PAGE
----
This article provides tips for employers and managers dealing with the unprofessional appearance of an employee. Common complaints are that an employee is overweight, unkept, ugly, has no style, doesn’t dress professionally, or just doesn’t have the “look” required for the job. Perhaps the problem is affecting the employee’s performance. Perhaps the employee is a distraction for co-workers. 

Minimize ‘Lookism’ in the Workplace

If you hire the better-looking applicant, rather than the better-qualified applicants, you may expose your company or organization to a lawsuit from the less attractive candidates.

The Equal Employment Opportunities Commission has ruled that obesity, for example, is a protected condition, under the Americans with Disabilities Act (ADA). This legislation describes a disability as a physical or mental impairment which substantially limits life’s activities. Court cases help define the practical meaning of disability.

Lookism Court Cases

A decade before the ADA became law, in 1983, the first celebrated “lookism” case grabbed headlines when Christine Craft, a television anchor, sued a Kansas City television station. Craft claimed management had fired her in order to hire someone more attractive to read the news. After winning two jury trials, Craft ultimately lost when the Craft v. Metromedia went to the U.S. Supreme Court.

Other examples:

  • A hotel in Atlantic City, New Jersey was sued by a former employee who said the hotel was wrong to fire waitresses who gained more than 7 percent of their body weight. The lawsuit claimed the employer required mandatory weigh-ins. The court threw the lawsuit out when it was revealed the waitresses agreed to the guidelines before accepting employment with the hotel.
  • In Meridian, CA., a male employee did not meet the height and weight requirements for a public safety position, and was terminated. He sued, claiming the ADA protected him. The court ruled in favor of the employer, saying the height and weight guidelines were not discriminatory.
  • In New York, a Delta airline employee filed a discrimination suit claiming the airline had different weight requirements for men and women. The airline won.
  • A California jury awarded more than $1 million to a 400-pound man who claimed he had been fired because of his weight. The man proved his weight was a physiological disorder which entitled him to protection under the state’s Fair Employment and Housing Act, legislation similar to the ADA.
  • A jury awarded a 320-pound female employee in Rhode Island $100,000 even though the jury didn’t find the employee “disabled.” The award was given because the jury determined that the employer thought the woman was disabled and gave her no opportunity to show she could do the job. This made it actionable under the ADA.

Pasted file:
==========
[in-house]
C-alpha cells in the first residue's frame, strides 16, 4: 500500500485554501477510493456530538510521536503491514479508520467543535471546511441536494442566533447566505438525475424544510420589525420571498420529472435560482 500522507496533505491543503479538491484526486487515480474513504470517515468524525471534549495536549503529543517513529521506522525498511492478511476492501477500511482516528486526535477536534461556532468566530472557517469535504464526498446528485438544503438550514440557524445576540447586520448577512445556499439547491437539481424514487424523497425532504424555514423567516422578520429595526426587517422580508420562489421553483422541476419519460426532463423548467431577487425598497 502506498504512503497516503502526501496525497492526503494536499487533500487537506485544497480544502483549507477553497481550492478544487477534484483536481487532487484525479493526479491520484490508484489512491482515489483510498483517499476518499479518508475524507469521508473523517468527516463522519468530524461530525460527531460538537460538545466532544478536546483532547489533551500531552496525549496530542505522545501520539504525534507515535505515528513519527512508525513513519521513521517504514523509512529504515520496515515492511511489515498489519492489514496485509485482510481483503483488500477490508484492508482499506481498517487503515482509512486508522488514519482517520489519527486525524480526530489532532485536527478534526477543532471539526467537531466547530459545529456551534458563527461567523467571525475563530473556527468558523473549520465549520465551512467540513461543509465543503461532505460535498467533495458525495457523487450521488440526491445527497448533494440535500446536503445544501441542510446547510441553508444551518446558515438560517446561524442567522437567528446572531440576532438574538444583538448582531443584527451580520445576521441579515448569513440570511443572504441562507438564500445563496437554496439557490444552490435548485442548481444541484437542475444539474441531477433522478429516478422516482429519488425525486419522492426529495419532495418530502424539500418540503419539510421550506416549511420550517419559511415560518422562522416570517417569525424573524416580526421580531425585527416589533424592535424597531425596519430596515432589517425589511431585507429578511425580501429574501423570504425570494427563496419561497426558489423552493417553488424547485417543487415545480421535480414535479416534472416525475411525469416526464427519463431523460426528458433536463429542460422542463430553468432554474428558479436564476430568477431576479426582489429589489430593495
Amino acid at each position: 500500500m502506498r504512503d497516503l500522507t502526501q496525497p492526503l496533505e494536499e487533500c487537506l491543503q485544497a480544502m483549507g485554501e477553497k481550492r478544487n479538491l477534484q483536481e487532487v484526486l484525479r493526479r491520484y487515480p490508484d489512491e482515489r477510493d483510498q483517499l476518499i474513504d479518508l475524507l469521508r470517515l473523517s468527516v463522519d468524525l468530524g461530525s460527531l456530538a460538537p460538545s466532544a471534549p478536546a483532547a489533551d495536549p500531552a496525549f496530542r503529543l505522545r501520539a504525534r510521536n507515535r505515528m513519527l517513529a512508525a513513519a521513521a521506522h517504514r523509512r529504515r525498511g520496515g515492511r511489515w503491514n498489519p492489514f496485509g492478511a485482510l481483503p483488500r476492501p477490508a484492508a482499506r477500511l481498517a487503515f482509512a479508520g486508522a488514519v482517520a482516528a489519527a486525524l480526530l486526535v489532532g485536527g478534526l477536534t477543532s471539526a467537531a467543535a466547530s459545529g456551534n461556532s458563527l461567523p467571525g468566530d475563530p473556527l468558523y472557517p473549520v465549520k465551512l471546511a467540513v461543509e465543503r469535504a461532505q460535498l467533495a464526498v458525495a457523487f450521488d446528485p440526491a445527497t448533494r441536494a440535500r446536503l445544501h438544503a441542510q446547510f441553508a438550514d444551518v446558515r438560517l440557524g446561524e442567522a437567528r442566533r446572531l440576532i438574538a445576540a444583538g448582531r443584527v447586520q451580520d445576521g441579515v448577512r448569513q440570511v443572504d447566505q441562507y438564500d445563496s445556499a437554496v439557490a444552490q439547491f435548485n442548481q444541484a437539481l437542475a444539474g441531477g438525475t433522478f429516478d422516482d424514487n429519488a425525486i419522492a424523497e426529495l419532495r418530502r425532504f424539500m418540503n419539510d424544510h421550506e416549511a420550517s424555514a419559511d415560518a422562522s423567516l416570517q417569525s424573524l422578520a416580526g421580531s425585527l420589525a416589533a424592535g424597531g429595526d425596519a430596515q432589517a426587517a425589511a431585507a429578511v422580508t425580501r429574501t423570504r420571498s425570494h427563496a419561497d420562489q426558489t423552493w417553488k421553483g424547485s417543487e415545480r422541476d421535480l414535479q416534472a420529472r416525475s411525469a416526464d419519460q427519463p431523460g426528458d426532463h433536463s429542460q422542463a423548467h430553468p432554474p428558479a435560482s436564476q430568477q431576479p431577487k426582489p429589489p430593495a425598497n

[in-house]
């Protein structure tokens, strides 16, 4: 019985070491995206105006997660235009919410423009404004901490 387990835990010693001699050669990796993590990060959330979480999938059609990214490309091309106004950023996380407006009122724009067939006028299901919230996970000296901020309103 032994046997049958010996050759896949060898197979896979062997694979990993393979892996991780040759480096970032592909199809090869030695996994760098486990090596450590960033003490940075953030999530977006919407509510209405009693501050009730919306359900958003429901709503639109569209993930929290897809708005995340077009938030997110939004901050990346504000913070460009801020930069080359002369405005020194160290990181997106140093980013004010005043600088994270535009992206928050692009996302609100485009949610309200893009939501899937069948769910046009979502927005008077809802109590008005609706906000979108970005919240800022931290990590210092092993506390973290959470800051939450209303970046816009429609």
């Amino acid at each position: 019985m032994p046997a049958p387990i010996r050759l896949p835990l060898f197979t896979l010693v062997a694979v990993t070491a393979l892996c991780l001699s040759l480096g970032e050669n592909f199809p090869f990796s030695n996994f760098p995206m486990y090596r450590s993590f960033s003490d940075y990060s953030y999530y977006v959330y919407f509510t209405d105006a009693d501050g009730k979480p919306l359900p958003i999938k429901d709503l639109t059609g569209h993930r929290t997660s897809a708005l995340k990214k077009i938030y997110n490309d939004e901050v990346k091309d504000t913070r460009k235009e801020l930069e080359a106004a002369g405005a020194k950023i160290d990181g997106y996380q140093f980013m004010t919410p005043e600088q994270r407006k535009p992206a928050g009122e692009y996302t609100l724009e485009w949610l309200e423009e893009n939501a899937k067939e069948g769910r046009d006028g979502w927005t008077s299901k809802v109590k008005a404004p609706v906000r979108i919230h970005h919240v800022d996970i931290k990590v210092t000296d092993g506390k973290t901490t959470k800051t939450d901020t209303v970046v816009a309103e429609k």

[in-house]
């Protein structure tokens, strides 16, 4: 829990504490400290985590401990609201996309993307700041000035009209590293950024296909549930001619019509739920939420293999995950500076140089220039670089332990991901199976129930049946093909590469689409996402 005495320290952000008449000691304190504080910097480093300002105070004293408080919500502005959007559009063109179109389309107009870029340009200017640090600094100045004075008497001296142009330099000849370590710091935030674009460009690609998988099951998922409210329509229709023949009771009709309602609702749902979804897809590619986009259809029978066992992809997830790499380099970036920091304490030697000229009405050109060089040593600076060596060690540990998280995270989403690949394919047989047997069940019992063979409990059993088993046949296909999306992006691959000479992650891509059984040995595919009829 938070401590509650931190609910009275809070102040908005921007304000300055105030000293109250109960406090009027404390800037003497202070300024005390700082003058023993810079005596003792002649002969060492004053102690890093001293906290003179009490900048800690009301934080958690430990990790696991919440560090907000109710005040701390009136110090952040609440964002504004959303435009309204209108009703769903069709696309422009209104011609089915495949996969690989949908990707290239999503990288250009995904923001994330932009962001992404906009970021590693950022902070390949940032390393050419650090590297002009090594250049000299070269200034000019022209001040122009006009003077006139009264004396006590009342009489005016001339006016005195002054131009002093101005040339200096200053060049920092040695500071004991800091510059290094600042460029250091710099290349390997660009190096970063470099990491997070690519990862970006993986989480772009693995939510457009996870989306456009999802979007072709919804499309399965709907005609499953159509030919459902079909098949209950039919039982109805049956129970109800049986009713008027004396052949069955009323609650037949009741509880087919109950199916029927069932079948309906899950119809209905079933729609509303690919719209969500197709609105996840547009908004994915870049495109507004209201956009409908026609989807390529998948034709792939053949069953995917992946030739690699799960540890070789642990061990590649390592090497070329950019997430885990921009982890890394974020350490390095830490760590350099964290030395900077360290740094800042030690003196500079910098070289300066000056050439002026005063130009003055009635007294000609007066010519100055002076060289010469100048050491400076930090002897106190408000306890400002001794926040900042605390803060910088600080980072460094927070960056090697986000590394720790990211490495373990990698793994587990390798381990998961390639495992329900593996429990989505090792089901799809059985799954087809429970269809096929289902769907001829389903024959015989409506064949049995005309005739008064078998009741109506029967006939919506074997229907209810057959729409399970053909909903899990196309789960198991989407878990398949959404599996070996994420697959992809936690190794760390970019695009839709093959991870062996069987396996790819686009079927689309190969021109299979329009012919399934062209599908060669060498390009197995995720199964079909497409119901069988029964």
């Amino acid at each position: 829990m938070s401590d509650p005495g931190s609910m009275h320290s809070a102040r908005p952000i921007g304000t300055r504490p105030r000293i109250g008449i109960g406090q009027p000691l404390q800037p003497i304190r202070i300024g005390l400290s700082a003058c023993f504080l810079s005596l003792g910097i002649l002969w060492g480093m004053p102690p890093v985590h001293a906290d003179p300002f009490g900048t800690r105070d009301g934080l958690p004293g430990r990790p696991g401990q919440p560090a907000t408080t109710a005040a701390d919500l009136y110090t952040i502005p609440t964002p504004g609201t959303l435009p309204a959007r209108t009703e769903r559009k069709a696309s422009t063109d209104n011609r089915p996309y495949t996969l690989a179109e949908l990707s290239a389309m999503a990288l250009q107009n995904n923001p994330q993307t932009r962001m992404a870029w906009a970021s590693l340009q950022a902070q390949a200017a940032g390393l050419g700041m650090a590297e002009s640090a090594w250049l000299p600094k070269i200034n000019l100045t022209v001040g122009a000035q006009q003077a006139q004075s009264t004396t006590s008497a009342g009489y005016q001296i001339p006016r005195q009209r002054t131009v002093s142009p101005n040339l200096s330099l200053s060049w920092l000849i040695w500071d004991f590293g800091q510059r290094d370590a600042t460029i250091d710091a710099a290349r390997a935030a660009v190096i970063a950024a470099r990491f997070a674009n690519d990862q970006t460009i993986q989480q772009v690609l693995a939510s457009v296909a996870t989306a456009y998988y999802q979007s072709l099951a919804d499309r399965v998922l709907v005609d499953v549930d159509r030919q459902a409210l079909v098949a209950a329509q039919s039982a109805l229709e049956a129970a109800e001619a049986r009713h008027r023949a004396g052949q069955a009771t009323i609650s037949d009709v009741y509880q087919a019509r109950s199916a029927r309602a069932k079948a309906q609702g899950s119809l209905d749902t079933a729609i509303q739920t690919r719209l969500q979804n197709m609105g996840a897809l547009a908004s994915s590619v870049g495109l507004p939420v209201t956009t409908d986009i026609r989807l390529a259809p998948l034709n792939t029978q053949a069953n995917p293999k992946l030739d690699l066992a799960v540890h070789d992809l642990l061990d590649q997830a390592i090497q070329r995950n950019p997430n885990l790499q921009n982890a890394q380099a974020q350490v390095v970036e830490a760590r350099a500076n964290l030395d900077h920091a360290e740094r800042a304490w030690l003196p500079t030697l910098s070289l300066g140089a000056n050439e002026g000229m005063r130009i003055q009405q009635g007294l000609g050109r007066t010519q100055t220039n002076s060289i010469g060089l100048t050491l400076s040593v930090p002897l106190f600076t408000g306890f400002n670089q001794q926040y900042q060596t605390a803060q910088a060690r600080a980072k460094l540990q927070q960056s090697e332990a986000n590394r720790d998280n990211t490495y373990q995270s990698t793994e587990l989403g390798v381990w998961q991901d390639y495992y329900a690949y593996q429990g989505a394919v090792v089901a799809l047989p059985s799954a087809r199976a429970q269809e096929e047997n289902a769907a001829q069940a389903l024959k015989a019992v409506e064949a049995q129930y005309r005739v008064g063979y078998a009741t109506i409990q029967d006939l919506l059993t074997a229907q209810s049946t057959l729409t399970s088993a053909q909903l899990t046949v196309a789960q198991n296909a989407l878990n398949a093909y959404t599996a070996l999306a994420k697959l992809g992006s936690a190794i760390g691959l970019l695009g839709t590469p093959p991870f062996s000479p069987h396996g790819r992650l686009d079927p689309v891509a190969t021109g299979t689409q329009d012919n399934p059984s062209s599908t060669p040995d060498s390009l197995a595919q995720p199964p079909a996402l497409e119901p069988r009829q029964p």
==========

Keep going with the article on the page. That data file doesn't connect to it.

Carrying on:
The key element in many court decisions has been whether an employee felt obesity was not treated as a disability. The presence of this element makes the case actionable under the Americans with Disabilities Act. In general, lack of attractiveness is not considered a disability and is not covered by the ADA. But courts have repeatedly ruled in favor of workers who claim discrimination based on obesity, or based on failure to treat obesity as a disability.

Employer Tips to Minimize Risks

1. Focus on job-related factors

One of the keys to avoiding discrimination lawsuits of any kind is to concentrate on the requirements of the job. This holds true for discrimination based on appearance. Although you might prefer to have an attractive person interacting with your customers, is attractiveness necessary? Does it really matter if your repair-people are good looking? Customers will judge them, and your company, by their professionalism and the results they provide.

2. If you think someone’s unattractiveness is a problem, make sure it’s a real problem before acting

For instance, suppose you have a customer-contact employee who becomes disfigured in an accident. If you assume the person’s changed looks will be bad for business, you’re asking for legal trouble. On the other hand, if you actually field customer complaints about the person’s appearance, then intervention may be justified. Keep a record of the complaints, to document the employee’s appearance is creating a hardship for your organization. Then find a way to accommodate the employee. For example, transfer him or her to a position with less customer contact.

3. Focus on appearance elements which can be changed

For instance, avoid objecting to someone’s face, body, height, or weight — these may not be changeable. Rather, look for possible modifications to wardrobe or grooming habits. Courts will generally support a dress and grooming code which is business related and non-discriminatory against protected factors such as age, gender, religion, and race.

4. Formalize casual

If your company has a casual dress option, then make sure it is non-discriminatory. Clearly communicate all standards, and apply them consistently. Don’t allow managers to judge dress by their own personal tastes.

5. Look out for biases

Encourage managers and supervisors to think about any preferences they may hold for attractive people. While such preferences are widespread, they aren’t fair to hardworking, talented people who don’t happen to be good-looking. Letting superficial bias influence work-related decisions is bad business. And, it can land your company in court.